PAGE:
Wednesday, January 28, 2009

One Size Fits All Economics

Remember when people called the Republican Party "the party of ideas"?! It never was, really, (list 5 important "ideas" the Republicans have generated in since 1995 when Newt Gingrich, the "big thinker" took over - go ahead, I dare you) but through much of the last 10 or 15 years it was a great marketing slogan. Branding, I think they call it.

Still, it is stunning that in the midst of the worst economic crisis since the Great Depression that the Congressional Republicans have only one thing to say. Like that weird section of the Beatles' "Revolution #9" which just keeps repeating "#9," Republicans keep whining: tax cuts, tax cuts, tax cuts.

This isn't only a measure of the complete poverty of ideas that the Republican Bund suffers, though it certainly is that. Instead, it is an honest reminder of what economic policy means for Republicans. Most of us, I suspect, think of economic policy as a way to pursue the common good - we might debate what that means and how best to achieve it, but we probably agree that economic policy should be shaped to foster those goals.

The goal for Republicans since 1981 has been single-minded: transfer money from the middle class to the rich. Contrary to what you hear from the Cato Institute and other right-wing assisted living centers, Republicans aren't interested in small government, or even free markets. Not when big government and manipulated markets have proven so much more effective at shifting wealth to the top.

And the fastest, easiest, most politically successful way to do that is through tax cuts of the sort that Reagan and Bush II enacted. (That so many Joe-the-Plumbers, who would have done better personally under Democratic tax plans, went along for the ride measures poverty of a different sort).

Go back to those bygone days of 2000. Remember the balanced budget? Remember the budget surplus? As a candidate, Bush sold his big "soak the middle class" tax cuts as a moral imperative: the government shouldn't keep a budget surplus - we had to give it back! As president, when the dot com bubble burst and the nation slipped into the first Bush recession, he announced that those very same tax cuts were the only thing that would stimulate the economy.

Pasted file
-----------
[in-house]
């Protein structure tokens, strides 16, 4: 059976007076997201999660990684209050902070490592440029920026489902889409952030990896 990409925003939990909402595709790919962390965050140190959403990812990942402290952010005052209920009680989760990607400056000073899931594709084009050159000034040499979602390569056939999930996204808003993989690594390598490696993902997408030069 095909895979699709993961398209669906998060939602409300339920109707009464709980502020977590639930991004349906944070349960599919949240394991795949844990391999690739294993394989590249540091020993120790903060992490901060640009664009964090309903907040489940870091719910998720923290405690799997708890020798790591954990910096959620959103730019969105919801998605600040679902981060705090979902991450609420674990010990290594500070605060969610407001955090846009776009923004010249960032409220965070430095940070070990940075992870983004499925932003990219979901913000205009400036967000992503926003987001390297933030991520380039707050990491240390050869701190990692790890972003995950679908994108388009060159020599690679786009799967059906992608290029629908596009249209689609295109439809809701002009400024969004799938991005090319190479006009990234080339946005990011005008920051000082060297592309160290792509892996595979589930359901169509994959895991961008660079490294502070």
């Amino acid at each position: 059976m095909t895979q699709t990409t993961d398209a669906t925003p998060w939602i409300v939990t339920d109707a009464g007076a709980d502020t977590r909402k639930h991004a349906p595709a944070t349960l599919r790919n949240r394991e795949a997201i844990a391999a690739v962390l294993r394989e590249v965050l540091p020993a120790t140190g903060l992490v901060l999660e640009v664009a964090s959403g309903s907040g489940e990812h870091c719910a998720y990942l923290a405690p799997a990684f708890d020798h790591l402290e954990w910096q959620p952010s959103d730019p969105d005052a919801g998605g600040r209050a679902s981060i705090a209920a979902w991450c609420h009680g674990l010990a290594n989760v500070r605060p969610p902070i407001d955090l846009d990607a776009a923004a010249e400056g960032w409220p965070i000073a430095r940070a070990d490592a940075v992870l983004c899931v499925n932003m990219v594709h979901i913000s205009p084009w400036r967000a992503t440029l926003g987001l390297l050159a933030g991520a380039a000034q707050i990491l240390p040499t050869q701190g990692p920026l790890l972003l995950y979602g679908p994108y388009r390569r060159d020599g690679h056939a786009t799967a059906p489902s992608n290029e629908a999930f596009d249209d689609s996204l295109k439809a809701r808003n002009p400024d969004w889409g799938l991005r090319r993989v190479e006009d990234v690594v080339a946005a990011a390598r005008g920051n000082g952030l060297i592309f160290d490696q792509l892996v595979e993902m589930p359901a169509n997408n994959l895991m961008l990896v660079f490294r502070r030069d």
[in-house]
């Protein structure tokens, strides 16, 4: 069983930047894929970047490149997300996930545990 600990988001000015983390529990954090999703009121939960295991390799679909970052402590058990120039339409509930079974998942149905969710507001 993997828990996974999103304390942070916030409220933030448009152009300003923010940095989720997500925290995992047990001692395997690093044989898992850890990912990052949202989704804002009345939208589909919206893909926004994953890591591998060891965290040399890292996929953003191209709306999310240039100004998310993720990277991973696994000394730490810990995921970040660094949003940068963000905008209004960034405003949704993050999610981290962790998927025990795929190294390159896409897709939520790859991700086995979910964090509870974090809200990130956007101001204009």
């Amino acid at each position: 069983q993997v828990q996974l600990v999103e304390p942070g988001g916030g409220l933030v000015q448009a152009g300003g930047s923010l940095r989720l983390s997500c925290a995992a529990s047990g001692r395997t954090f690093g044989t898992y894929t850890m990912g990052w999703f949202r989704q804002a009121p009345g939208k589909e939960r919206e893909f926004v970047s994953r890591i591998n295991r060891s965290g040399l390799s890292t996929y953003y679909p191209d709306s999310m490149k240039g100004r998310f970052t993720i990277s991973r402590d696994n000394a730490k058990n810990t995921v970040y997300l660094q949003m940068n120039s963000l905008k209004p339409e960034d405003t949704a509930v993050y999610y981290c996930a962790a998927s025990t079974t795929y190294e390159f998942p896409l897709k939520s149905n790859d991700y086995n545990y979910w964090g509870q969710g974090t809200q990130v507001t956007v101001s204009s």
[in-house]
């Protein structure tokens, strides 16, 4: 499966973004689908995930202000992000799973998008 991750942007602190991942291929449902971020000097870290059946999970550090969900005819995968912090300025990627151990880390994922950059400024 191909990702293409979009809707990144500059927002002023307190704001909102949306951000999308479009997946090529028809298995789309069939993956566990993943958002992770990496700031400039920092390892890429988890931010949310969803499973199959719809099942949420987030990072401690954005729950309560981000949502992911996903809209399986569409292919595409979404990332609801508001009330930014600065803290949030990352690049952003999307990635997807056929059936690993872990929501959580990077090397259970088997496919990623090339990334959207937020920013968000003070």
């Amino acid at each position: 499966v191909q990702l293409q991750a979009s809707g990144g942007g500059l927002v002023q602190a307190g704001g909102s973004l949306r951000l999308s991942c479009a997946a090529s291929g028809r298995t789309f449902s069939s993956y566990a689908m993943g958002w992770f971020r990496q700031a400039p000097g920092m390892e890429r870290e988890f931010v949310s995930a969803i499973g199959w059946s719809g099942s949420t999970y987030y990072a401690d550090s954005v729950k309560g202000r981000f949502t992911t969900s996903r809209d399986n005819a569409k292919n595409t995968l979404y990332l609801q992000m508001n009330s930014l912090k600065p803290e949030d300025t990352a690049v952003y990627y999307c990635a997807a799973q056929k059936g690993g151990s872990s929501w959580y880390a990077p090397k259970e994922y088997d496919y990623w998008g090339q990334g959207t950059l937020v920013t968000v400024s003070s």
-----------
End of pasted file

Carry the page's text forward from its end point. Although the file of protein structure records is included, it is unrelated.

So no matter what the economic climate, no matter what the social problem, tax cuts are the solution to everything. Don't have health care? How about a tax cut! Schools are failing - cut taxes! Got male-pattern baldness - you need a tax cut!

In fairness, Republican tax cuts have been successful at making the rich richer. But speaking about the Great Depression - which resulted from Republican economic policies that look awfully familiar - Roosevelt was right in 1936 when he called Republicans "economic royalists." The only question worth asking, as Bob Herbert did in his Times column yesterday, is: why should we bother listening to Republicans who can only say #9, #9, #9, #9. . .


Schultz said...

In the current House stimulus bill I think both the Democrats and Republicans are to blame for the $825 billion bill being comprised of nearly $300 billion in tax cuts. The only difference between the two parties is who is getting the tax cuts. In an economic stimulus bill I would rather have the money to those individuals who will spend it - or small businesses, which, to be fair, is something the Republicans want more of. But again, both parties are to blame here because this bill should be about creating jobs through spending on fixing our aging infrastructure and building new infrastructure for clean energy and transportation. The bills fails on both counts because only a small amount of the bill is spent on these projects. Only about $25 billion is going towards energy related projects and research. About $10 billion is appropriated to rail and public transportation projects, while $30 billion is going towards our highways. I can't say who is to blame for the billions of pork in the bill but I think most of the bill was authored by the House Dems. Obama said he "did not have a hand in the authorship" of this legislation. Shame on them for now putting their President in a tough position. In order to do what is best for the country he now has to piss off his own party by having them strip the bill of all of the pork. I think he should also force a compromise on getting more of those tax cuts to small businesses since they are the ones who will be creating most of the jobs. I did some analysis of the bill over at "Green is Good."

likwidshoe said...

Keeping more of your own money is a "wealth transfer"?

Steve Conn, you're ass backwards.

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